“Residents have not simply kept many traditional foods in their gardens and on their plates. They have somehow retained the traditional knowledge of how to seasonally seek out and prepare the wonderful range of wild and managed foods placed before us on the tables of the tabernas and ouzeris of Spili...As nearly everything we ate in Spili that week: delicious and dowsed with olive oil…by the third day, my gut microbes asked for disaster relief because my GI tract had been hit by an oil spill—I was suffering from stomach cramps simply because my fat consumption had tripled in a matter of days…After their faith in Jesus, Mary and the menagerie of Orthodox saints, Cretans believed in olive oil.” – Why Some Like it Hot Page 101.
“In the Squaxin Indian Tribe of the Medicine Creek Nation it was common for our people to live beyond 100 years old. Tribal elders attribute this longevity to knowledge about traditional foods and medicines that was passed down from generation to generation. Their powerful traditional science included techniques for gathering, knowing when plant was most potent for harvest, how food was processed for everyday use and how plants were used for ceremonial purposes. This knowledge was highly regarded as a sacred gift that contributed to living a long and fulfilling life.” – Our Food, Our Right, Page 40.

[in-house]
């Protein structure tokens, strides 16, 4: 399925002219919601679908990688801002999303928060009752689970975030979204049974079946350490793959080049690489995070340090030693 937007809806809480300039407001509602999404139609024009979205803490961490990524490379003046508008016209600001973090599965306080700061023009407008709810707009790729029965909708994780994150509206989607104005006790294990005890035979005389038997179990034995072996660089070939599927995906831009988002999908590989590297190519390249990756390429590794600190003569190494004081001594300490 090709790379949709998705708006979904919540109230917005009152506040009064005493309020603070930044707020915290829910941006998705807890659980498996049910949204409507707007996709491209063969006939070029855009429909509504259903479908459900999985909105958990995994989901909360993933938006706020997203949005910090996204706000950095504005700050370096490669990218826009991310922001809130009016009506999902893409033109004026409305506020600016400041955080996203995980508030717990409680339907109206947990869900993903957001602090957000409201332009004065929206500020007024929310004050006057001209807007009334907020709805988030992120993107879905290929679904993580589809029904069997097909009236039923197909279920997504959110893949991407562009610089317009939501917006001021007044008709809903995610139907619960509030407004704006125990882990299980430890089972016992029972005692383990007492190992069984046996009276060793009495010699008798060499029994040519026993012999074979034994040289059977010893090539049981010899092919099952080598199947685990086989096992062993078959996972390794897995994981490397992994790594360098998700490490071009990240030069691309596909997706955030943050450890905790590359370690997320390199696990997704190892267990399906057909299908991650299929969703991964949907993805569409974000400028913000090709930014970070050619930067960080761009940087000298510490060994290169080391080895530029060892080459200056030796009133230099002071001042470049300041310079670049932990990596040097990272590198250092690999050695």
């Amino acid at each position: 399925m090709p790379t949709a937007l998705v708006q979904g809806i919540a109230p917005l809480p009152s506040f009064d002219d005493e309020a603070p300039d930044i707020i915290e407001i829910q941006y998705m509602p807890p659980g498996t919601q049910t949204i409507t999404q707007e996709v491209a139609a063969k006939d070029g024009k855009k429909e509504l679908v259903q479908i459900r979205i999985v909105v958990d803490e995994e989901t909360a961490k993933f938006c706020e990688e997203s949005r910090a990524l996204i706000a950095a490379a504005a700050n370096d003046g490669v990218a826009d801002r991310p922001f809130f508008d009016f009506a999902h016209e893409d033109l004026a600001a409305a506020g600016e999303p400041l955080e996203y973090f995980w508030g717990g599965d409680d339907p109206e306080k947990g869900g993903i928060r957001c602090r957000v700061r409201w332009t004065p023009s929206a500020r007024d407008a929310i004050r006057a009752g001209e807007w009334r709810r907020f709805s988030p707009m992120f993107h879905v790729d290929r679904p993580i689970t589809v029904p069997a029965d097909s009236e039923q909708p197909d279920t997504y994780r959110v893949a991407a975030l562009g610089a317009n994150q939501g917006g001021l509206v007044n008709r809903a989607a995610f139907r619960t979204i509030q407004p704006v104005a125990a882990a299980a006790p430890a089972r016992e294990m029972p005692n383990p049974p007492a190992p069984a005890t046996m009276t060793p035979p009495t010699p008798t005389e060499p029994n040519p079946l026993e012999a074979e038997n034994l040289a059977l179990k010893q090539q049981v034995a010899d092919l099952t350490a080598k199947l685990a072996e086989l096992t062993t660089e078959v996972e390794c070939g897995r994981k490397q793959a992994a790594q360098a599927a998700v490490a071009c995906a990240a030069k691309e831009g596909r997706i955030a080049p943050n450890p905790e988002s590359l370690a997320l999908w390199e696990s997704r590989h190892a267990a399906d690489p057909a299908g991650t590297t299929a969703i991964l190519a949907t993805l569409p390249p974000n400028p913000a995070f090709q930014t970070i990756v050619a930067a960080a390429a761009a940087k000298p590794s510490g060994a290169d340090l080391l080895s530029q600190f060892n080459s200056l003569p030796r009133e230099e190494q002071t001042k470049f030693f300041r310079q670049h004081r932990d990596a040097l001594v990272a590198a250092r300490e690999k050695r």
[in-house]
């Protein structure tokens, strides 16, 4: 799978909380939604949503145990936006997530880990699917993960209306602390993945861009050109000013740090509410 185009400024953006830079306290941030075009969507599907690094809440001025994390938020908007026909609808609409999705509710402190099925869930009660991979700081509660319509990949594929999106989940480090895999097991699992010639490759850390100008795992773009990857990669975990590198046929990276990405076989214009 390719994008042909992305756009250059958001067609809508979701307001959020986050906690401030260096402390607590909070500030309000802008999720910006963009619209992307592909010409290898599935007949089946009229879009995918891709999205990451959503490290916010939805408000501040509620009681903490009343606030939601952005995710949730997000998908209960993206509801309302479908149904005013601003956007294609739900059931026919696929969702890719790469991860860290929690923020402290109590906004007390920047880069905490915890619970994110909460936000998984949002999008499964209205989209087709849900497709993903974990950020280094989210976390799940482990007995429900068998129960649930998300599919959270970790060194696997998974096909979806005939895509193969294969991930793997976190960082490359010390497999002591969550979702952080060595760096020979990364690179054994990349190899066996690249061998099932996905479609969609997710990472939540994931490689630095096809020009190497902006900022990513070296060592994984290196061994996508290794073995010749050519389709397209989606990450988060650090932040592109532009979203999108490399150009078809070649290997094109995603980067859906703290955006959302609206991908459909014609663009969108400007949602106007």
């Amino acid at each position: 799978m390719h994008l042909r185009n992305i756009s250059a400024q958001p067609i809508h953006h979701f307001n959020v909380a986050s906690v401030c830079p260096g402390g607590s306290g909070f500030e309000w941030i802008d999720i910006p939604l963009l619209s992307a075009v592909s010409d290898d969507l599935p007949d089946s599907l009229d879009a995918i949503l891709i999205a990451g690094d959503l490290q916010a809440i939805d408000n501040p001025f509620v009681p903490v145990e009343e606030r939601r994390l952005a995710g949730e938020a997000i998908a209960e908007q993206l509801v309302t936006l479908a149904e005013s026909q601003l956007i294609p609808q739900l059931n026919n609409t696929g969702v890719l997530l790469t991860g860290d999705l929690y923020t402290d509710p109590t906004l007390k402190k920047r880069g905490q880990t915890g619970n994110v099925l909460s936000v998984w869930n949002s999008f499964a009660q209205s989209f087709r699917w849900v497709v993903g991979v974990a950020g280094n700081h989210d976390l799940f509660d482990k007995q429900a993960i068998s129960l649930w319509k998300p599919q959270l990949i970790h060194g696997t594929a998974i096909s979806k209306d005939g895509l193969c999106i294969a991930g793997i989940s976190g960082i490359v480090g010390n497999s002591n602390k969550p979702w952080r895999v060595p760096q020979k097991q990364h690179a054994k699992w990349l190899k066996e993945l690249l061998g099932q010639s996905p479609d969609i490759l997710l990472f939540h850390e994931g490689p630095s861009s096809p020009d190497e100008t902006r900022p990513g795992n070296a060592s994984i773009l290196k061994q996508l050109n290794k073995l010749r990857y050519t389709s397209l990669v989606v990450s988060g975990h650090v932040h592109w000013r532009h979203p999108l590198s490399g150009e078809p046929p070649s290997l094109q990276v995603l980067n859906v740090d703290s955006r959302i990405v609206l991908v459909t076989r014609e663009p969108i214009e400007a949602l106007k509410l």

|The longhouse at the Evergreen State College with our Native Species Garden in front.|